Thursday, February 28, 2008
Lilly Faces Initial Zyprexa Trial
Major worldwide media is pushing this message this week : "Antidepressants don't work!"
And now antipsychotic Zyprexa continues to get pounded.
Alaska's Civil Suit Might Set Pattern for Other Actions
Eli Lilly & Co. is set to square off next week in the first trial over its schizophrenia drug Zyprexa, defending a civil suit by the state of Alaska that will be closely watched by state and federal prosecutors investigating the drug company.
The trial's outcome -- or even evidence introduced along the way -- could influence fragile settlement talks under way with the U.S. Attorney for the Eastern District of Pennsylvania and state attorneys general. An unfavorable verdict for Lilly might also embolden other states to file suit.
Plaintiffs and prosecutors have alleged for years that the Indianapolis drug maker failed to adequately warn that its powerful antipsychotic drug could lead to inordinate weight gain and diabetes. Lilly, which has sold about $35 billion of Zyprexa since its 1996 launch, has set aside $1.2 billion to settle with about 31,000 private claimants. But an additional 1,200 private suits are pending, and the company hasn't been able to strike a deal with public-sector plaintiffs.
Alaska accuses the company of failing to warn patients of Zyprexa's side effects, and of making deceptive claims in marketing the drug. Its 2006 complaint, filed by the state's attorney general, also alleges that Lilly improperly marketed Zyprexa "off-label" to the state's Medicaid recipients, costing Alaska more than it should have to reimburse patients. The state's Medicaid program spent about $40 million on Zyprexa in the past five years, about a third of it for off-label uses.
Lilly assistant general counsel Michael Harrington said the state wants to penalize Lilly for allegedly misleading consumers, while Alaska's own officials have, in other court proceedings, compelled mentally ill patients to use Zyprexa. One of the state's experts conceded in a deposition that some patients respond differently -- and sometimes better -- to antipsychotic drugs including Zyprexa, which could also bolster Lilly's defense.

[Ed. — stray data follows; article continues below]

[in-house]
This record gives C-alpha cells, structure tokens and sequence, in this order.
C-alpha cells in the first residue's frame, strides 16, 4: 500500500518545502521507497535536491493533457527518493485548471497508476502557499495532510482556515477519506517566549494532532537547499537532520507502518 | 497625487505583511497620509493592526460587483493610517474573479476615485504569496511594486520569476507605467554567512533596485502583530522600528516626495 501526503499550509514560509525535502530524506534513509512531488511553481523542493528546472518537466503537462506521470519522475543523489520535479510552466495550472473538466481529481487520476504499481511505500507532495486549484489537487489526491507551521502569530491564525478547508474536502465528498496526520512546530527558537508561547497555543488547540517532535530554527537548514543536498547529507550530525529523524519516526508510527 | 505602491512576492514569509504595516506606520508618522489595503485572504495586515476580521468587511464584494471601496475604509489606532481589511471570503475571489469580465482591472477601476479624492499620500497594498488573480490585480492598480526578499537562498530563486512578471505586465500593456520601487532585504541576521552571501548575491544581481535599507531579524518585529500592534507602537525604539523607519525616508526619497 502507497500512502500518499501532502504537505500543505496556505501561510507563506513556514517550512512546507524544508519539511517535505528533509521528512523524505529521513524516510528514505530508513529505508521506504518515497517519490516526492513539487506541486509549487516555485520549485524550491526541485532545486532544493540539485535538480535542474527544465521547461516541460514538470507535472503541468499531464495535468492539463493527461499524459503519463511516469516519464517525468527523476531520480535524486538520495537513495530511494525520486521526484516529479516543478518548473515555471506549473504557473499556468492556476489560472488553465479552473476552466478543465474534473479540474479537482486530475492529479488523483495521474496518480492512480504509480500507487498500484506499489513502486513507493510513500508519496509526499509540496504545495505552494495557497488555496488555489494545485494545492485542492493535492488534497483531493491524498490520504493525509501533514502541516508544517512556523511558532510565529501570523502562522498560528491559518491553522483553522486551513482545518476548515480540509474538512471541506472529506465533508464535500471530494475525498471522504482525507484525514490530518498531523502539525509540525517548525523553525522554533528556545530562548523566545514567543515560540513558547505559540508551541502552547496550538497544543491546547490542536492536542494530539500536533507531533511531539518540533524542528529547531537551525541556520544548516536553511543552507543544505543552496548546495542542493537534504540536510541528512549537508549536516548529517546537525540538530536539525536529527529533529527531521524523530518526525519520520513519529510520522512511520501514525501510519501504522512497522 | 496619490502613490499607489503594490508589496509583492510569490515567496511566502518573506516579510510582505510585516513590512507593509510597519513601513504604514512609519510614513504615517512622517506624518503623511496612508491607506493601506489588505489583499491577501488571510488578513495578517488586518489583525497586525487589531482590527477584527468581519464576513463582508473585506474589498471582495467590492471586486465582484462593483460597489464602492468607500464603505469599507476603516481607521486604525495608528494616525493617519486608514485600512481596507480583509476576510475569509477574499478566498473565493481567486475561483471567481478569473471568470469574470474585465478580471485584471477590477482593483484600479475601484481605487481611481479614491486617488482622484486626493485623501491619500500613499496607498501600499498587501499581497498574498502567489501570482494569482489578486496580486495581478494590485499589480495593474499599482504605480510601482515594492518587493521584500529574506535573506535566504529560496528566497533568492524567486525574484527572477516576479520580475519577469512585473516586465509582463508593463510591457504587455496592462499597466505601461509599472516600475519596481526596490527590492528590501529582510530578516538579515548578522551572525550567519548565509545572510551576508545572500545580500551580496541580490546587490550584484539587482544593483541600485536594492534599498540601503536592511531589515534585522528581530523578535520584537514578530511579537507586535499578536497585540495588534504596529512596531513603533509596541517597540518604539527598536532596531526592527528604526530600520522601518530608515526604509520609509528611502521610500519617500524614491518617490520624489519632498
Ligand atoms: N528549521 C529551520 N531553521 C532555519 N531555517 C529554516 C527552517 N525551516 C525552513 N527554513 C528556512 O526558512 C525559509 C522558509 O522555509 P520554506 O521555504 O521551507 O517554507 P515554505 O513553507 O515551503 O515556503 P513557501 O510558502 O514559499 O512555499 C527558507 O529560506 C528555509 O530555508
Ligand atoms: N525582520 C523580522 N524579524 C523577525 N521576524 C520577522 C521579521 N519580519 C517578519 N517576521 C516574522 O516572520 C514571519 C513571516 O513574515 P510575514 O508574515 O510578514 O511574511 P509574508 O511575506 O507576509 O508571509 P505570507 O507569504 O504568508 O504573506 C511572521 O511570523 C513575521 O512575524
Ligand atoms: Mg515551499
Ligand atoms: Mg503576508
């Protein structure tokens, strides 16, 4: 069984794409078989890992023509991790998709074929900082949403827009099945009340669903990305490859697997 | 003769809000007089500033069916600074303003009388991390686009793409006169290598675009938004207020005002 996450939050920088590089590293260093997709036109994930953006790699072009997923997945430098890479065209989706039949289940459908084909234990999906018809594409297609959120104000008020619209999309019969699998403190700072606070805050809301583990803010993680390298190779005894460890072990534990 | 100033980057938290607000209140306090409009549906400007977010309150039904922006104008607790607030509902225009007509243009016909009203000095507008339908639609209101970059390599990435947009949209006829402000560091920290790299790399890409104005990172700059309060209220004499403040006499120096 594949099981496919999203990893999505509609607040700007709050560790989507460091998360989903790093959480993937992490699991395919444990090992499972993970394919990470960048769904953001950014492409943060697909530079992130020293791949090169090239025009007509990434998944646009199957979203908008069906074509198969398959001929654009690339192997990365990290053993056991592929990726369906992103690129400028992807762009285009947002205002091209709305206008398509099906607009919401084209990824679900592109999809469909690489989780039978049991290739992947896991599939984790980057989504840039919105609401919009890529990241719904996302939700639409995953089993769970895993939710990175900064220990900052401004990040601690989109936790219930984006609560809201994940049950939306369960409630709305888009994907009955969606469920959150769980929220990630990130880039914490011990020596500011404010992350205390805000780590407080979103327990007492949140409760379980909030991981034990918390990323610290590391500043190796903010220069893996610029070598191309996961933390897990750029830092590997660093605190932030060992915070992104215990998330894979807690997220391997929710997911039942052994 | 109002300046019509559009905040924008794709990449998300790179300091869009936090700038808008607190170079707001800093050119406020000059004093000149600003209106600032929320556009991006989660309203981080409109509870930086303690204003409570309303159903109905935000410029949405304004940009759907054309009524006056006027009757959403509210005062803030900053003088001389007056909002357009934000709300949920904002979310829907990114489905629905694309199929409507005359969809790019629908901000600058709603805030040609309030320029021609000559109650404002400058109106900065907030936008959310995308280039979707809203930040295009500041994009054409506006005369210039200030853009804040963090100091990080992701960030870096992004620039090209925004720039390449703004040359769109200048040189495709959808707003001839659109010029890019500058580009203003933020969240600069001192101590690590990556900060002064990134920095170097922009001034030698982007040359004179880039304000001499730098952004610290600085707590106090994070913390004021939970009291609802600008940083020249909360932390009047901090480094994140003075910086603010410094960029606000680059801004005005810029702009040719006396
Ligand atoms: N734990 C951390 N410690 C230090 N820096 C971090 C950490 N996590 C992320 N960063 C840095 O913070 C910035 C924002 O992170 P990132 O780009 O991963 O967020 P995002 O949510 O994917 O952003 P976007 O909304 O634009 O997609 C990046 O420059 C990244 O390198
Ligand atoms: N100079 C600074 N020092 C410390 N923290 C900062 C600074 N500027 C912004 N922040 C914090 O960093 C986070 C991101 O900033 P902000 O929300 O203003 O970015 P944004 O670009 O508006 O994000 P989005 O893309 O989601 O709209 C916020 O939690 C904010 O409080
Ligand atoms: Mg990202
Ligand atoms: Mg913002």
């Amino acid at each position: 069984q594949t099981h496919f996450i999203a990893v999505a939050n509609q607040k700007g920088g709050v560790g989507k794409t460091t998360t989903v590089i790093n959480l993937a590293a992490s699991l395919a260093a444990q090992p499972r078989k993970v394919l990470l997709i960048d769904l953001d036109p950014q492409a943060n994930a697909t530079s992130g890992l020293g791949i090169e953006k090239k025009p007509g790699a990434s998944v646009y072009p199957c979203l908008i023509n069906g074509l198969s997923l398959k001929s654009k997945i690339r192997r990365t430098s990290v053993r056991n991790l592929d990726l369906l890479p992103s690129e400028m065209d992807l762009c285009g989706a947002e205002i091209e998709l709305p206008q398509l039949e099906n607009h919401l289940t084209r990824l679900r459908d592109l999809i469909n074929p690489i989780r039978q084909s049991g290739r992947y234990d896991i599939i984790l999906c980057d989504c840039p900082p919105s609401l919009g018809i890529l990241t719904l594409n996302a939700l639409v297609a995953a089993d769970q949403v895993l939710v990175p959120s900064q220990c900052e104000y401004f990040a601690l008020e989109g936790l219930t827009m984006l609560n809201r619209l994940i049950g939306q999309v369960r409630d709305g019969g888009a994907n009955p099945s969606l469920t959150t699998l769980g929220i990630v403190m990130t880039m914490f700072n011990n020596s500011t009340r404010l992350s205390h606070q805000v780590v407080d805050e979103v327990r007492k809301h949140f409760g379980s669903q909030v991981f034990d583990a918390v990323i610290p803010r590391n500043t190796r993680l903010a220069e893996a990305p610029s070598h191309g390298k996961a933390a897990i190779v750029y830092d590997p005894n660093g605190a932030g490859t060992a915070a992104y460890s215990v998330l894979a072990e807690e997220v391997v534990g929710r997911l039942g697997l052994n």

Zyprexa is approved by the Food and Drug Administration to treat schizophrenia and bipolar disorder, but plaintiffs claim Lilly improperly promoted it for other uses such as dementia and depression. Because Lilly didn't disclose that the drug could lead to diabetes, the state alleges, its Medicaid program is also bearing the cost of treating that disease.
The allegations overlap somewhat with those being investigated by federal prosecutors, who launched a probe in 2004 and served Lilly with a grand jury subpoena late last year. The subpoena, which raises the possibility of a criminal indictment, heightened the urgency around a settlement. The course of the Alaska trial is likely to help both Lilly and the government calibrate their stances. The trial also could influence whether some 30 other states that are investigating the company opt to sue rather than join a settlement.
"A big verdict against Lilly in Alaska will either force a quick resolution in Philadelphia or the feds saying, 'The old offers are no longer on the table because we can get a lot more money,' " says Patrick Burns at Taxpayers Against Fraud, a Washington group that represents workers who allege misbehavior by their employers.
Connecticut Attorney General Richard Blumenthal recently withdrew from negotiations among Lilly and state and federal prosecutors, citing "reservations about the allocation of monies and the roles of individual states" in those talks.
Eight other states have pending Zyprexa litigation, meanwhile, and a victory by Alaska could persuade more to sue.
Conversely, a favorable result for Lilly could harden its stance.
The case could settle before next week's start of jury selection in Superior Court in Anchorage, though the parties remain far apart on numbers: Lilly floated an offer of about $2 million and Alaska wants closer to $200 million, according to lawyers who attended a recent mediation session.
"The feds have investigated these folks, and it seems like this one [case] in particular had some good evidence," said Ed Sniffen, senior assistant attorney general in charge of the case for Alaska.
The first part of the trial will address whether Lilly warned physicians of the diabetes risk and misled consumers. A second phase would look at damages in the event Lilly loses on the merits. Under Alaska's consumer-protection laws, the state is asking for $5,000 for each of the roughly 200,000 Zyprexa prescriptions written for residents since 2002.
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